Majority of Americans Believe Roe Should Not Be Overturned
A new public opinion poll released by the Pew Research Center on Wednesday found that the majority of Americans believe that the historic Supreme Court case that legalized abortion, Roe v.Wade, should not be overturned.
The poll conducted [PDF] between January 9th and January 13th of 2013, found that 63% of those interviewed believed that Roe v. Wade should not be completely overturned compared to 29% who favored overturning the ruling. Support for Roe v.Wade was highest among adults 50 - 64 years of age (69%) and those 18 - 29 years of age (68%). Pew Research Center also found that the majority of white mainline Protestants, black Protestants, and white Catholics believed that Roe v.Wade should not be overturned (76%, 65%, and 63% respectively).
The findings released on Wednesday show little change in public opinion from similar surveys conducted by Pew in 2003 and 1992. Michael Dimock, director of the Pew Research Council, remarked that the lack of change is "kind of interesting, because a lot of other social issues have changed a lot - gay marriage being the most notable example." Tarek Rizek, the communications director for NARAL, was not concerned about the lack of change. "This poll is a reminder that the public clearly agrees, and has done so for decades," she told Reuters.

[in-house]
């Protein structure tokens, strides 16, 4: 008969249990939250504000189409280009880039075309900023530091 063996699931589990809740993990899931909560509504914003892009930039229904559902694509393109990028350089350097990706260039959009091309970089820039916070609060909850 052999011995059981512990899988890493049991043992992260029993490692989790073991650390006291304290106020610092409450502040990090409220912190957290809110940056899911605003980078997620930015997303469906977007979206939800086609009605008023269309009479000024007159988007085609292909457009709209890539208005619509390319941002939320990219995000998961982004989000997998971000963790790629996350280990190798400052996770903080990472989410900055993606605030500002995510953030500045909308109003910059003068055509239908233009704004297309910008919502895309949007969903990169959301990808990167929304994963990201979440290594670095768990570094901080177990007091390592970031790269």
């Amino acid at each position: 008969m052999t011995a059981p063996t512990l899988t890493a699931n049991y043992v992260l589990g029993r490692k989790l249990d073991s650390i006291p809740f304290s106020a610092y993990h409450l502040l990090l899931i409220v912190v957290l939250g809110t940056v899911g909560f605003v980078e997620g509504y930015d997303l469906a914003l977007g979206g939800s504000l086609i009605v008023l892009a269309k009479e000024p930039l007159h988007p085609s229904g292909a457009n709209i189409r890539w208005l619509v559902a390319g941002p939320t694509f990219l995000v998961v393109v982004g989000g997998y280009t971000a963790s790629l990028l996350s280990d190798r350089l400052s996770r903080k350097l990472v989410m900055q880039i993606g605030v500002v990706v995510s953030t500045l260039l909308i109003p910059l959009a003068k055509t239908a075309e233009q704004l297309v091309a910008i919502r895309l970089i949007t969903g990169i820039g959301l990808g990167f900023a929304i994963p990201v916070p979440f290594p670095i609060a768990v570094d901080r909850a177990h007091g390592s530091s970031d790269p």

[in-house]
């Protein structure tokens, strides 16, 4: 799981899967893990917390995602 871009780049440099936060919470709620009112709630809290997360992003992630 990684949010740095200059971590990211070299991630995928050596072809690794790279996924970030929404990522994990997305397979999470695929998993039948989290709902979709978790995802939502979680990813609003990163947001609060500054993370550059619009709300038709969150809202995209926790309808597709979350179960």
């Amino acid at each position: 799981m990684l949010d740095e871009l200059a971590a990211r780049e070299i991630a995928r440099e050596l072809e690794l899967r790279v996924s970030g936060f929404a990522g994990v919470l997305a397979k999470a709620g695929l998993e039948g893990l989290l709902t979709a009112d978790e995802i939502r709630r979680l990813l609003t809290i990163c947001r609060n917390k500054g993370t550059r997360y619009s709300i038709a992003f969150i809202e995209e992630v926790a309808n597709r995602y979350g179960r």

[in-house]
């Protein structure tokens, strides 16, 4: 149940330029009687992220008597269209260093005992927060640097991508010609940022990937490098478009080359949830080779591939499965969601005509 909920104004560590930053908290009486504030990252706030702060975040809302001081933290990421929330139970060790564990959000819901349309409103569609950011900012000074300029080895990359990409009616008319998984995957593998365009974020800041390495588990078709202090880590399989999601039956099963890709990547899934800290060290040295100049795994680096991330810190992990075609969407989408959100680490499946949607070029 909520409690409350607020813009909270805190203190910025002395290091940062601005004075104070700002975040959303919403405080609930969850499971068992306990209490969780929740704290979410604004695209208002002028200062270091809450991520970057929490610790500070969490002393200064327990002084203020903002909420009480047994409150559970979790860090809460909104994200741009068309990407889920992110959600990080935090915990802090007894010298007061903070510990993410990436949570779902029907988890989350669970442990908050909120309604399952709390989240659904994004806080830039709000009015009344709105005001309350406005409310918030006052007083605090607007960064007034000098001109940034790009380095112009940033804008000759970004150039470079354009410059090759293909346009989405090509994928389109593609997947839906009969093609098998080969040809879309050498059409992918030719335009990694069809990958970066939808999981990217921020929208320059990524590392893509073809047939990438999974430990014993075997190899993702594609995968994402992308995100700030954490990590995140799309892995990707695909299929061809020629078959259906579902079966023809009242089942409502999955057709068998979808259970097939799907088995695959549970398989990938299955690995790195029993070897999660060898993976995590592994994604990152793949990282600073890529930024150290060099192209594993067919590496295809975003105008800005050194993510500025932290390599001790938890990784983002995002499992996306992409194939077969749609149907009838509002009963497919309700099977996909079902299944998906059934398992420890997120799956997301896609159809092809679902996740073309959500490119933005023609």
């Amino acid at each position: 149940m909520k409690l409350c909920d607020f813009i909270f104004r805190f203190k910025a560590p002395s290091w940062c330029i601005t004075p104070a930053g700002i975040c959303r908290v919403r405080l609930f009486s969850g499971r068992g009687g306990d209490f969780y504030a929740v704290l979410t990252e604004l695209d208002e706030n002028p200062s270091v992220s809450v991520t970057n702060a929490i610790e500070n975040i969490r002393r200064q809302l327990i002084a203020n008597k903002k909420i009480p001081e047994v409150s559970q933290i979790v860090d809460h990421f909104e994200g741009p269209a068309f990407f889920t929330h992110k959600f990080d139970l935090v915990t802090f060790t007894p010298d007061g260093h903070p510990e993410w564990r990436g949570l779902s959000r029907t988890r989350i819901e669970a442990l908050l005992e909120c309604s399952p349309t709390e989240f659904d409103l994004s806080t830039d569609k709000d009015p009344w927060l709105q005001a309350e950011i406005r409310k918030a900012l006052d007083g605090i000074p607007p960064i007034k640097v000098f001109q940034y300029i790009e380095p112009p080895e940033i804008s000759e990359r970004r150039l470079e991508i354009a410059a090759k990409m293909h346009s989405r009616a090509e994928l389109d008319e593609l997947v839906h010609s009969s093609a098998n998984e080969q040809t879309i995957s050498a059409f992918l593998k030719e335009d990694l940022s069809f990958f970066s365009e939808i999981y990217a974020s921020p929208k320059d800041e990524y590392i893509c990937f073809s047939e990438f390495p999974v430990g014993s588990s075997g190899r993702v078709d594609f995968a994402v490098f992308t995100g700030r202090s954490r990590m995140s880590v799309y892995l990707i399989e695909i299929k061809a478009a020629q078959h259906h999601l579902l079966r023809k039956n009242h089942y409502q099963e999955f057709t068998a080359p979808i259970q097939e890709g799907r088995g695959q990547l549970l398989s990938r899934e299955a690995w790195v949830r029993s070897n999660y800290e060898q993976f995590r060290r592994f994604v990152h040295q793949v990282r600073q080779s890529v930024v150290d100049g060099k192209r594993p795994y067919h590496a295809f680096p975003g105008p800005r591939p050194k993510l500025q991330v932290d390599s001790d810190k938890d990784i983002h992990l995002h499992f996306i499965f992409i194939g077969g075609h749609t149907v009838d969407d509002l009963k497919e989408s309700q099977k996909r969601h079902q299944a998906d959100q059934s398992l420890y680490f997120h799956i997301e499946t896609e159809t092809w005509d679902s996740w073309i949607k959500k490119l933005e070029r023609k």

The poll interviewed a national sample of 1,502 adults over the age of 18 and has a margin of error of +/- 2.9%.
Media Resources: LA Times 1/16/2013; Pew Research Center 1/16/2013; Reuters 1/16/2013; Washington Post 1/16/2013
8/28/2015 Alaska Court Protects Abortion Access for Low-Income Women - The Alaska Superior Court struck down a state law yesterday that would have severely limited abortion access for low-income women in Alaska.
The state's Superior Court also struck down a Department of Health and Social Services regulation that placed narrow specifications on Medicaid coverage for abortions, requiring that Medicaid-funded abortions be determined by a physician to be "medically necessary." Last year, the Center for Reproductive Rights, the American Civil Liberties Union, and Planned Parenthood sued on behalf of the Planned Parenthood of the Great Northwest, claiming that the narrow definition of "medically necessary" arbitrarily established conditions designed to restrict the ability of low-income women to access abortion services.
The law was temporarily blocked last July by an Alaskan state court judge.
Superior Court Judge John Suddock ordered yesterday that the state be blocked from implementing this regulation, ruling that it placed an undue burden on low-income women seeking abortion services in Alaska.
"By providing health care to all poor Alaskans except women who need abortions, the challenged regulation violates the state constitutional guarantee of 'equal rights, opportunities, and protection under the law'," the ruling read.
"We applaud the superior court for striing down these cruel restrictions on women's health and rights that violate the Alaska Constitution," said Chris Charbonneau, CEO of Planned Parenthood of the Great Northwest and the Hawaiian Islands. . . .
8/26/2015 Saudi Women Prepare to Vote for the First Time - The fight for gender equality is making slow but notable progress in Saudi Arabia, where women will be allowed to vote for the first time in upcoming December elections.
This shift in Saudi law came in 2011, when a royal decree announced that women would be allowed to vote and run in local elections beginning in December of 2015. . . .